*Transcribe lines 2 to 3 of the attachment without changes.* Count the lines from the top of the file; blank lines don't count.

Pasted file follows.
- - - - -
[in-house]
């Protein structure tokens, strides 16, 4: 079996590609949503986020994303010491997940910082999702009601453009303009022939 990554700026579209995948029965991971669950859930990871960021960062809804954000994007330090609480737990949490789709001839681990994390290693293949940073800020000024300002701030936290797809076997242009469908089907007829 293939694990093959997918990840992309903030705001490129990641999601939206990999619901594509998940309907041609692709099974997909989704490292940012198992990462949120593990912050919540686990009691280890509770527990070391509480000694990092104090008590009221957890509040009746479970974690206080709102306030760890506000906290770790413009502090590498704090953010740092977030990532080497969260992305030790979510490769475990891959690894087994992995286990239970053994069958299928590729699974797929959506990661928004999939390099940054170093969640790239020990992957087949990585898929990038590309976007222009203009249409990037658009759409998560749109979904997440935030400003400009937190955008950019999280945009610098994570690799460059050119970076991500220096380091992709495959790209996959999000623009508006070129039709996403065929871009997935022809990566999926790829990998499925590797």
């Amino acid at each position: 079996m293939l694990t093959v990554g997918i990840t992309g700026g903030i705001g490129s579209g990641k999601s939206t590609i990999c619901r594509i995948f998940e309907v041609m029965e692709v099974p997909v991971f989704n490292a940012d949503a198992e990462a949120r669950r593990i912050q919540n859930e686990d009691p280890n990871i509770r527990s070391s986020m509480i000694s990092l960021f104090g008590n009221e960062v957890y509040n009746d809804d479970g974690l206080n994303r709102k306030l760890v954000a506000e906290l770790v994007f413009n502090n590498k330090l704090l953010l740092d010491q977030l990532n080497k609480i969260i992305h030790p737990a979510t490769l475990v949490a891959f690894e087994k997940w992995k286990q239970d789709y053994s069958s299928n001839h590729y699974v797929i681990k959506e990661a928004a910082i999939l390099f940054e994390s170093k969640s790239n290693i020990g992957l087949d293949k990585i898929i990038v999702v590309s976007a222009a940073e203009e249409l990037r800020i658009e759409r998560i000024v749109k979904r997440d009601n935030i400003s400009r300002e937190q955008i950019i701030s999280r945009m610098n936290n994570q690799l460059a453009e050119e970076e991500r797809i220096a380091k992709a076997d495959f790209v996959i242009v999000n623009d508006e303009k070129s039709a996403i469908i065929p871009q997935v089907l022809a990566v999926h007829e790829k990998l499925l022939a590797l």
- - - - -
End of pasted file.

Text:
């Protein structure tokens, strides 16, 4: 079996590609949503986020994303010491997940910082999702009601453009303009022939 990554700026579209995948029965991971669950859930990871960021960062809804954000994007330090609480737990949490789709001839681990994390290693293949940073800020000024300002701030936290797809076997242009469908089907007829 293939694990093959997918990840992309903030705001490129990641999601939206990999619901594509998940309907041609692709099974997909989704490292940012198992990462949120593990912050919540686990009691280890509770527990070391509480000694990092104090008590009221957890509040009746479970974690206080709102306030760890506000906290770790413009502090590498704090953010740092977030990532080497969260992305030790979510490769475990891959690894087994992995286990239970053994069958299928590729699974797929959506990661928004999939390099940054170093969640790239020990992957087949990585898929990038590309976007222009203009249409990037658009759409998560749109979904997440935030400003400009937190955008950019999280945009610098994570690799460059050119970076991500220096380091992709495959790209996959999000623009508006070129039709996403065929871009997935022809990566999926790829990998499925590797």
């Amino acid at each position: 079996m293939l694990t093959v990554g997918i990840t992309g700026g903030i705001g490129s579209g990641k999601s939206t590609i990999c619901r594509i995948f998940e309907v041609m029965e692709v099974p997909v991971f989704n490292a940012d949503a198992e990462a949120r669950r593990i912050q919540n859930e686990d009691p280890n990871i509770r527990s070391s986020m509480i000694s990092l960021f104090g008590n009221e960062v957890y509040n009746d809804d479970g974690l206080n994303r709102k306030l760890v954000a506000e906290l770790v994007f413009n502090n590498k330090l704090l953010l740092d010491q977030l990532n080497k609480i969260i992305h030790p737990a979510t490769l475990v949490a891959f690894e087994k997940w992995k286990q239970d789709y053994s069958s299928n001839h590729y699974v797929i681990k959506e990661a928004a910082i999939l390099f940054e994390s170093k969640s790239n290693i020990g992957l087949d293949k990585i898929i990038v999702v590309s976007a222009a940073e203009e249409l990037r800020i658009e759409r998560i000024v749109k979904r997440d009601n935030i400003s400009r300002e937190q955008i950019i701030s999280r945009m610098n936290n994570q690799l460059a453009e050119e970076e991500r797809i220096a380091k992709a076997d495959f790209v996959i242009v999000n623009d508006e303009k070129s039709a996403i469908i065929p871009q997935v089907l022809a990566v999926h007829e790829k990998l499925l022939a590797l």